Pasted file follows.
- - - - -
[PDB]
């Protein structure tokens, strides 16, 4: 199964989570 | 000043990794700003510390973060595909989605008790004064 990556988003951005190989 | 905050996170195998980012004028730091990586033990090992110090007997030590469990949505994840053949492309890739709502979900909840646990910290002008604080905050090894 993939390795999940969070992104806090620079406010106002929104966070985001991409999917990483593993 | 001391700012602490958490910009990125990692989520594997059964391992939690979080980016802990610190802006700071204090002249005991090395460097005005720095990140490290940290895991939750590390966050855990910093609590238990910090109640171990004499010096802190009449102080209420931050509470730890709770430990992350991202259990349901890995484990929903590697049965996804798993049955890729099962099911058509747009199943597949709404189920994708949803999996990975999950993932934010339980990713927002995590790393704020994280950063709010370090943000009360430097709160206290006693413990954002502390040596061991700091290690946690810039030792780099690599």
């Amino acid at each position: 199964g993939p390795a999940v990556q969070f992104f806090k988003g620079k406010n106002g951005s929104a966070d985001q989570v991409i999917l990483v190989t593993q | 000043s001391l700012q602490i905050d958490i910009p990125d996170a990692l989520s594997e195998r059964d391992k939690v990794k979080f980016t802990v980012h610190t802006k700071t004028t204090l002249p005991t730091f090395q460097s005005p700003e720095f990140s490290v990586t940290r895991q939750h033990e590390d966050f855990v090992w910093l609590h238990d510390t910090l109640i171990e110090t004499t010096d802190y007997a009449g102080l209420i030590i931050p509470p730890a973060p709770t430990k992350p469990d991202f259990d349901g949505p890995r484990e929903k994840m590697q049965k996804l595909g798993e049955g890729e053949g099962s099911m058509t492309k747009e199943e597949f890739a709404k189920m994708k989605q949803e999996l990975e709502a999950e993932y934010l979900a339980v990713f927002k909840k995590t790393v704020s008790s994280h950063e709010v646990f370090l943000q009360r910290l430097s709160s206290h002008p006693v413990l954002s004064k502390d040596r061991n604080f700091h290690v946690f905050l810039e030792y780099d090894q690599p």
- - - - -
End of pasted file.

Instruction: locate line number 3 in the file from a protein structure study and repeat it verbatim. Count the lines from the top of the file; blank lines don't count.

């Amino acid at each position: 199964g993939p390795a999940v990556q969070f992104f806090k988003g620079k406010n106002g951005s929104a966070d985001q989570v991409i999917l990483v190989t593993q | 000043s001391l700012q602490i905050d958490i910009p990125d996170a990692l989520s594997e195998r059964d391992k939690v990794k979080f980016t802990v980012h610190t802006k700071t004028t204090l002249p005991t730091f090395q460097s005005p700003e720095f990140s490290v990586t940290r895991q939750h033990e590390d966050f855990v090992w910093l609590h238990d510390t910090l109640i171990e110090t004499t010096d802190y007997a009449g102080l209420i030590i931050p509470p730890a973060p709770t430990k992350p469990d991202f259990d349901g949505p890995r484990e929903k994840m590697q049965k996804l595909g798993e049955g890729e053949g099962s099911m058509t492309k747009e199943e597949f890739a709404k189920m994708k989605q949803e999996l990975e709502a999950e993932y934010l979900a339980v990713f927002k909840k995590t790393v704020s008790s994280h950063e709010v646990f370090l943000q009360r910290l430097s709160s206290h002008p006693v413990l954002s004064k502390d040596r061991n604080f700091h290690v946690f905050l810039e030792y780099d090894q690599p």